Art collective extraordinaire, The Norwich Dandies, are planning Dandifest! a two week happening, launching on Monday 28 April 2014, running through the May Bank Holiday, and ending on Saturday 10 May 2014. The Norwich Dandies, established in 2010, have worked separately on a vast array of projects, but always have the most fun when they work together. An impressive line-up of Guest Artists will be announced in the run-up to the launch.
Feedback from Helen Jones, after MindOut’s Wellbeing Day in Brighton. “The Norwich Dandies were a delight… They artfully created a corner of creative inspiration and got everyone involved… whatever their level of skill… they were generous, gentle, gorgeous and we can’t wait for them to come back...!”
Current Norwich Dandies are:
Eloise O'Hare, artist and campaigner, currently co-organising the Norwich Rising event, Drum For Justice, an international One Billion and Rising event on Vanentine's Day, highlighting violence against women. Eloise also works for Hospital arts and is a leading campaigner in stopping junk mail to save trees.
Chrissy Sabberton, artist, performance artist, and campaigner, explores the way women are portrayed in the media, and wears a lot of pink.
Dugald Ferguson, artist and actor, is currently working in Berlin. His multi-media show Torrents of Rapture, received Arts Council England funding, and has been seen in London, Madrid, and Brighton, where it touched the hearts of millions.
Ann Nichols, photographer, photojournalist, and campaigner, regularly photographs protests, campaigns, and celebrations. Her work often features in the media.
Vince Laws, founder of the Norwich Dandies, is a poet, artist, and campaigner. Channel 4 News broadcast live from Vince's last happening - a protest against Russian President Vladimir Putin on the eve of the Winter Olympics. He was Arts Council England funded for the B.Right.On Festival last year.
Dandifest! will centre on St Margaret's Church of Art on St Benedict's Street, Norwich, with art, poetry, politics, live events, workshops, photography, and whatever else turns up between now and then.
If you want to get involved, get in touch. Volunteer Dandies are always welcome. Contact The Norwich Dandies via vincelaws[at]gmail.com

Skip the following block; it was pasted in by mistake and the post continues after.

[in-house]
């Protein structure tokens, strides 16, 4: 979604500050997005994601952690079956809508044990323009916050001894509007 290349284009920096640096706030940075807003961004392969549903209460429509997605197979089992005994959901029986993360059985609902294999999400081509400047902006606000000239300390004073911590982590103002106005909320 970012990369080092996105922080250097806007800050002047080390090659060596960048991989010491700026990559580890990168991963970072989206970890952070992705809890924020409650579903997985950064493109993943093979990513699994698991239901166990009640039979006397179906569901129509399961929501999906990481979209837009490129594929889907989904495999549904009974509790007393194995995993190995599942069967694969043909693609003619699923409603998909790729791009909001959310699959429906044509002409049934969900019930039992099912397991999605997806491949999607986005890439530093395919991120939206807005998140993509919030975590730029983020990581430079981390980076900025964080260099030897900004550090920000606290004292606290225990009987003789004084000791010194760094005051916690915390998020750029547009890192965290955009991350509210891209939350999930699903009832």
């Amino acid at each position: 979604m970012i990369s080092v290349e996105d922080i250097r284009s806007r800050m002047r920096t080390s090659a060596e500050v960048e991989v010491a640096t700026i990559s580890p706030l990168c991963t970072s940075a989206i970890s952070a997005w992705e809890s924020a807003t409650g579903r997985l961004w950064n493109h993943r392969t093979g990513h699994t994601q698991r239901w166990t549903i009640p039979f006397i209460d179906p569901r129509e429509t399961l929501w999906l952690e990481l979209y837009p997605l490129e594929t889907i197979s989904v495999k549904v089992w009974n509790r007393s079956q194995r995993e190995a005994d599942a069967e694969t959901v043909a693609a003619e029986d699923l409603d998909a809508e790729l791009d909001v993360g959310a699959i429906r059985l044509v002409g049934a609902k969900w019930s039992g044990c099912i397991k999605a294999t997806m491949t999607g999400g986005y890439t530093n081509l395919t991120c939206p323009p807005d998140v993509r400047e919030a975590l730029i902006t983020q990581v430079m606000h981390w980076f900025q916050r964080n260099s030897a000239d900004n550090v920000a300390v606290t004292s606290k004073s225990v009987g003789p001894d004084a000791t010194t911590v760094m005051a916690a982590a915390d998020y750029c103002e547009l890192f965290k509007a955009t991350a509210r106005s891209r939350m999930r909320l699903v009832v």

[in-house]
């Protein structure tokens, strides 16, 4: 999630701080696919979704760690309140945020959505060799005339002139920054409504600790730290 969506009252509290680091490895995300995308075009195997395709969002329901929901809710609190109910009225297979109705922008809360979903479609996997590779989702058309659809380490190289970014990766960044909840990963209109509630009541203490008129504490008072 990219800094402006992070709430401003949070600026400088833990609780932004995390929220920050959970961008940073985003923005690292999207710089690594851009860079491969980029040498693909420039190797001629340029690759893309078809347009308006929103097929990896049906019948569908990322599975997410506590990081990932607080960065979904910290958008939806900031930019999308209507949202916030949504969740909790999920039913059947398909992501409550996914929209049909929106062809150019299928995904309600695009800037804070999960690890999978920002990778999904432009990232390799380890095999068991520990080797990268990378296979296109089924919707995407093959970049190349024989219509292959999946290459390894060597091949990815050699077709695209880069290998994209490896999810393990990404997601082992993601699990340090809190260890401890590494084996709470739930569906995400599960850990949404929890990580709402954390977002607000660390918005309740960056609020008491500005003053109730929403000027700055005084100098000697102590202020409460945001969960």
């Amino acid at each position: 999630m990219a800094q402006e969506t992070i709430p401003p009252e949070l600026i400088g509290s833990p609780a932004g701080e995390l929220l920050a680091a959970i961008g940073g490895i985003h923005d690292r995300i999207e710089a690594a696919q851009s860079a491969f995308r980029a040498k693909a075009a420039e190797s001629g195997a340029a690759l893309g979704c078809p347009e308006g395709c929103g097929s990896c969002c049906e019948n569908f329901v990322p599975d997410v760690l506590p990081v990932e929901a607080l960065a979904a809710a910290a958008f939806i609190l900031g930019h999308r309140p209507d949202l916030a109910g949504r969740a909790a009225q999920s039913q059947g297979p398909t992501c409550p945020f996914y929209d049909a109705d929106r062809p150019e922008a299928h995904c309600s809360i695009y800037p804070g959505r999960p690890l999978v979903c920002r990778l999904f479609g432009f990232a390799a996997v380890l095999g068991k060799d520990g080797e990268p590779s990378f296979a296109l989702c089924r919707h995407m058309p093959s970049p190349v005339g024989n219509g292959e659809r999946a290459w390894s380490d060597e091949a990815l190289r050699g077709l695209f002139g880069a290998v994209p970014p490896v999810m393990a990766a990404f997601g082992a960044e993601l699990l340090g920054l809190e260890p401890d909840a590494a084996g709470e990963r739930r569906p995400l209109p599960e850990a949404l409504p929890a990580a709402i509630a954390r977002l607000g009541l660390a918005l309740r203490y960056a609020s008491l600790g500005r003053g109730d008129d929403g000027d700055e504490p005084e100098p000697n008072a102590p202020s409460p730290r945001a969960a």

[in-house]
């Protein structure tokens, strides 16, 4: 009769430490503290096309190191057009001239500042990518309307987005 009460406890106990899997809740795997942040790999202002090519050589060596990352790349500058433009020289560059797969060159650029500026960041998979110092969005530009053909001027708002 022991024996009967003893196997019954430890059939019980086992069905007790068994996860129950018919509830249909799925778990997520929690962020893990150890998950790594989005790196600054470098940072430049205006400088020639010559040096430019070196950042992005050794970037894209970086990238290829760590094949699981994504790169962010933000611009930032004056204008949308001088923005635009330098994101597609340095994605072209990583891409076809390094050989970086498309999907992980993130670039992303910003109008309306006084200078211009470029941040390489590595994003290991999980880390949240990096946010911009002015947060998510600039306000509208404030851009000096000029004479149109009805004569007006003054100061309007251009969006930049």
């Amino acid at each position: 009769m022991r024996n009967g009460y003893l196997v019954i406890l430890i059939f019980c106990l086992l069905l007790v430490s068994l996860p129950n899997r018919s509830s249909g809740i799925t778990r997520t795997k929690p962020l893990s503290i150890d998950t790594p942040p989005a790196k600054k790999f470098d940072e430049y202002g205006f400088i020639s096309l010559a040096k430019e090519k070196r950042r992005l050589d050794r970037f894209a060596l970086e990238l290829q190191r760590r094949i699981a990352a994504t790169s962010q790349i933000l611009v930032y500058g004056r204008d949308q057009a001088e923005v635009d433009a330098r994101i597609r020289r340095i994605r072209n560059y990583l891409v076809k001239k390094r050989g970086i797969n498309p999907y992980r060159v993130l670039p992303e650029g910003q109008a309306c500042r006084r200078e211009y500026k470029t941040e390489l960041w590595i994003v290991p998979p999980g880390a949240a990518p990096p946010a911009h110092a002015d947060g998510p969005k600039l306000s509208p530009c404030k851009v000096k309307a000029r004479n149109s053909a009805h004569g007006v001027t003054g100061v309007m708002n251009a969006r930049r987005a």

I told my parents I was bisexual when I was 16. They said "go to your room."
I’m involved in a project on Twitter called OUT140, which has collected coming-out stories from the LGBT community, their friends and families, told in 140 characters or less (i.e. a tweet on Twitter). Some participants then made their stories into 12-second films, which were shown on the giant Fusion screen in Norwich, Europe’s biggest public access screen, for 2 weeks in January 2010.
Mother said i wud rather you were a prostitute than a lesbian.
Next, community filmmaker, Shelly Telly, who devised OUT140, adapted it to be shown on 2 old tellys during the Norwich Dandies exhibition in May 2010. We collected more stories and currently have over 200.
When I told my cousin my daughter is gay she asked, "Do Lesbians have wombs?"
Now OUT140 is being shown on a giant plasma screen at the Norwich Arts Centre, while 39 of the coming-out stories have been blown up and stuck on the walls. I chose one story to turn into a piece of text art, a found poem, which hangs in the bar. It reads: Grandma asked Mum if I had a boyfriend. Mum said I was gay. Grandma said has she got a girlfriend then?
I like Grandma’s immediate acceptance and the fact that this short story contains 3 generations of women. I collected used greetings cards from members of the LGBT community and cut them into individual letters. Greetings cards are the invisible threads that join us to our friends and family. I stapled the cards to hanging threads, and hung the piece about a foot from the wall so you can read the shadows.
Rejection, everywhere. Church sed: possessed by demons. Hell. Threw my jeans & LPs away. Wore dresses for Jesus. Kept away from friends.
It’s easy to think that LGBT people have it easy now, everything is legal, society has moved on, but actually coming-out is a very individual experience. Only recently I chatted to a 40 year old gay man who lives at home and cares for his homophobic mother and as a result has never had a partner, never allowed himself the chance to be in love, and won’t do so until she dies.
The difficult part was coming out to me. Being gay made me feel filthy, unworthy. Then meeting Him I realised there is nothing wrong with me
OUT140 is at the Norwich Arts Centre until August 31.